Designed For Me: Customisable Wearables to the Aid
14 Jan 2022 Friday, 03:00 PM to 04:30 PM
Wearable sensors, especially sensing technologies are of critical importance in a wide variety of applications including disability management, age care, physical rehabilitation, and sports. Despite the growing need, adherence to these technologies is still low. Research finds that a major factor of technology abandonment is the poor fit between the user's abilities and the system's characteristics. This is not a surprise considering the challenges faced by people in these applications areas manifest in dramatically different ways in individuals and change over time. This talk explores a new approach to creating wearable technologies by replacing mass production, i.e. "designed for many" with personal fabrication, i.e. "designed for me". Combining novel fabrication technologies such as 3D and 2D functional printing, and user-cantered design (UCD), "designed for me" aims to create highly customisable wearable devices from on-skin interfaces to personalized accessories.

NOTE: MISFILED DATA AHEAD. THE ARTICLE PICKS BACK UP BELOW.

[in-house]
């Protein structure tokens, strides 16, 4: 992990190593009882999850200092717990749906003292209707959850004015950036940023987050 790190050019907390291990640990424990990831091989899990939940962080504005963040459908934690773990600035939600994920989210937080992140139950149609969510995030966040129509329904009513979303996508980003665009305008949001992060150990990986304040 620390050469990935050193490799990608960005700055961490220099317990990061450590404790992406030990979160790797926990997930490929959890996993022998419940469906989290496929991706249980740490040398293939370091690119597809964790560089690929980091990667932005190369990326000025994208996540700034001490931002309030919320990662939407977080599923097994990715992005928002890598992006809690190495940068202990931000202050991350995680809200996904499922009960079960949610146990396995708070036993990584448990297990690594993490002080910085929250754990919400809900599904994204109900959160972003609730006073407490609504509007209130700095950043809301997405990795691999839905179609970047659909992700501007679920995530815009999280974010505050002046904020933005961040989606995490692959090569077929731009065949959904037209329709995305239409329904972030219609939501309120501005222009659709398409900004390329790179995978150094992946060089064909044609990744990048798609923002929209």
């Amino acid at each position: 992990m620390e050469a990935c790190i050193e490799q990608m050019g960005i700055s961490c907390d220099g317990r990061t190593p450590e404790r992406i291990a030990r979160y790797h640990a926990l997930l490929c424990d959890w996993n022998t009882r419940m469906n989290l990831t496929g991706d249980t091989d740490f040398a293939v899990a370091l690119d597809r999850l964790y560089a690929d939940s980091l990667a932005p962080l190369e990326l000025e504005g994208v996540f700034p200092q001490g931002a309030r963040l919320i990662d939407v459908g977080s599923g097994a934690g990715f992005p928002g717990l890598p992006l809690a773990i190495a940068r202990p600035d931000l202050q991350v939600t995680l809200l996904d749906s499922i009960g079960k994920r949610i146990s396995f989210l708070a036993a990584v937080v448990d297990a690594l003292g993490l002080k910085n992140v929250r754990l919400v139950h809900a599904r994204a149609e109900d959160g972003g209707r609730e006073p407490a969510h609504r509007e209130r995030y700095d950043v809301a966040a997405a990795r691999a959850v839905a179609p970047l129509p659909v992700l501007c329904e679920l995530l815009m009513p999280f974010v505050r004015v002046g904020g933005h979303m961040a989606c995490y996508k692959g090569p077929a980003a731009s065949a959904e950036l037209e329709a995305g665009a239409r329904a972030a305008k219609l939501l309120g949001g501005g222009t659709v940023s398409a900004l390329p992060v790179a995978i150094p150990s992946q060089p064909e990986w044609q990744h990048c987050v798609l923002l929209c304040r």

Anusha Withana is an ARD DECRA fellow and a senior lecturer (Asst. Prof.) at the School of Computer Science, the University of Sydney where he leads the AID-LAB. He received his Masters and Ph.D. from Keio University, Japan, and was a postdoc at Max Planck Institute for Informatics and Saarland University before joining the University of Sydney. He works in the research field of human-computer interaction (HCI), mainly focusing on creating personalized enabling technologies, where technology blend and harmonizes with users and the environment leveraging on natural affordances of the context. His research work has been published in top-tier HCI conferences and journals such as ACM SIGCHI/UIST. He has won numerous awards including the Most Innovative Engineers in Australia award 2020, Most Promising Technology Award at Innovfest unBound 2016, and his research have featured in leading media outlets such as CNN, Discovery TV, SBS, Straits Times, Gizmodo, and Engadget.